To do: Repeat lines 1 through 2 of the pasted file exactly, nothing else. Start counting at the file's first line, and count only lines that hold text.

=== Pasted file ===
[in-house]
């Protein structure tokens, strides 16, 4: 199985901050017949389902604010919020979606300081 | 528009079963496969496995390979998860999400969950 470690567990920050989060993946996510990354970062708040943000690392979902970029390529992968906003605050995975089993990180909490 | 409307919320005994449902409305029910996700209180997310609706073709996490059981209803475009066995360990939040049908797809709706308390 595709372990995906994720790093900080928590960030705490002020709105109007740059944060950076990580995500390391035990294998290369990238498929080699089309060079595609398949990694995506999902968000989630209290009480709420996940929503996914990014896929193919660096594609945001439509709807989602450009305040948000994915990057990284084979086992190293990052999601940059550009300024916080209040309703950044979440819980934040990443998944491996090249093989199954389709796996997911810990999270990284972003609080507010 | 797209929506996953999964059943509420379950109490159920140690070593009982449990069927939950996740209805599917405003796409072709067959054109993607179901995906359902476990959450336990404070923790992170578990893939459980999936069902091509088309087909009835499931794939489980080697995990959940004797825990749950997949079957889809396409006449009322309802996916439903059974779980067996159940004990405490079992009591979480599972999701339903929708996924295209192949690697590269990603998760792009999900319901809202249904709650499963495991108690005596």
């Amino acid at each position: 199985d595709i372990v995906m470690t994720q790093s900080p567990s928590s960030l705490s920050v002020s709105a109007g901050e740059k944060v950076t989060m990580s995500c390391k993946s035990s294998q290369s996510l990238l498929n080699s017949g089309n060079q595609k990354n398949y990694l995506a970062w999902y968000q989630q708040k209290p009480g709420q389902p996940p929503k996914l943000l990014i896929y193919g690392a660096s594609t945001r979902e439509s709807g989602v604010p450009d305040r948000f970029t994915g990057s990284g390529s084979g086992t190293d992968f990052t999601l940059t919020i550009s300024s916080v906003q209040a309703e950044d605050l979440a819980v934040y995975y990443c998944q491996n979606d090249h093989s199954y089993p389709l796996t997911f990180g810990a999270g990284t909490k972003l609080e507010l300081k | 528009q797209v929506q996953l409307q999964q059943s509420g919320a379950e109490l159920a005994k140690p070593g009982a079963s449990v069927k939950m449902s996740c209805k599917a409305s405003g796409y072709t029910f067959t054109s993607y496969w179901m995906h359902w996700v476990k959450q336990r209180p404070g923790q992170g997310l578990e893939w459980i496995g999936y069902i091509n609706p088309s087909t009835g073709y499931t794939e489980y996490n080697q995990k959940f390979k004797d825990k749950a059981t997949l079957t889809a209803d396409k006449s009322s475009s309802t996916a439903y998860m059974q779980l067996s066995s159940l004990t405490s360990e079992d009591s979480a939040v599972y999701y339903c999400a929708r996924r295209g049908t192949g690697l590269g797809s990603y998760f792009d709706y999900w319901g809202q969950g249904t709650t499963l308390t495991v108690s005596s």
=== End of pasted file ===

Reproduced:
[in-house]
């Protein structure tokens, strides 16, 4: 199985901050017949389902604010919020979606300081 | 528009079963496969496995390979998860999400969950 470690567990920050989060993946996510990354970062708040943000690392979902970029390529992968906003605050995975089993990180909490 | 409307919320005994449902409305029910996700209180997310609706073709996490059981209803475009066995360990939040049908797809709706308390 595709372990995906994720790093900080928590960030705490002020709105109007740059944060950076990580995500390391035990294998290369990238498929080699089309060079595609398949990694995506999902968000989630209290009480709420996940929503996914990014896929193919660096594609945001439509709807989602450009305040948000994915990057990284084979086992190293990052999601940059550009300024916080209040309703950044979440819980934040990443998944491996090249093989199954389709796996997911810990999270990284972003609080507010 | 797209929506996953999964059943509420379950109490159920140690070593009982449990069927939950996740209805599917405003796409072709067959054109993607179901995906359902476990959450336990404070923790992170578990893939459980999936069902091509088309087909009835499931794939489980080697995990959940004797825990749950997949079957889809396409006449009322309802996916439903059974779980067996159940004990405490079992009591979480599972999701339903929708996924295209192949690697590269990603998760792009999900319901809202249904709650499963495991108690005596």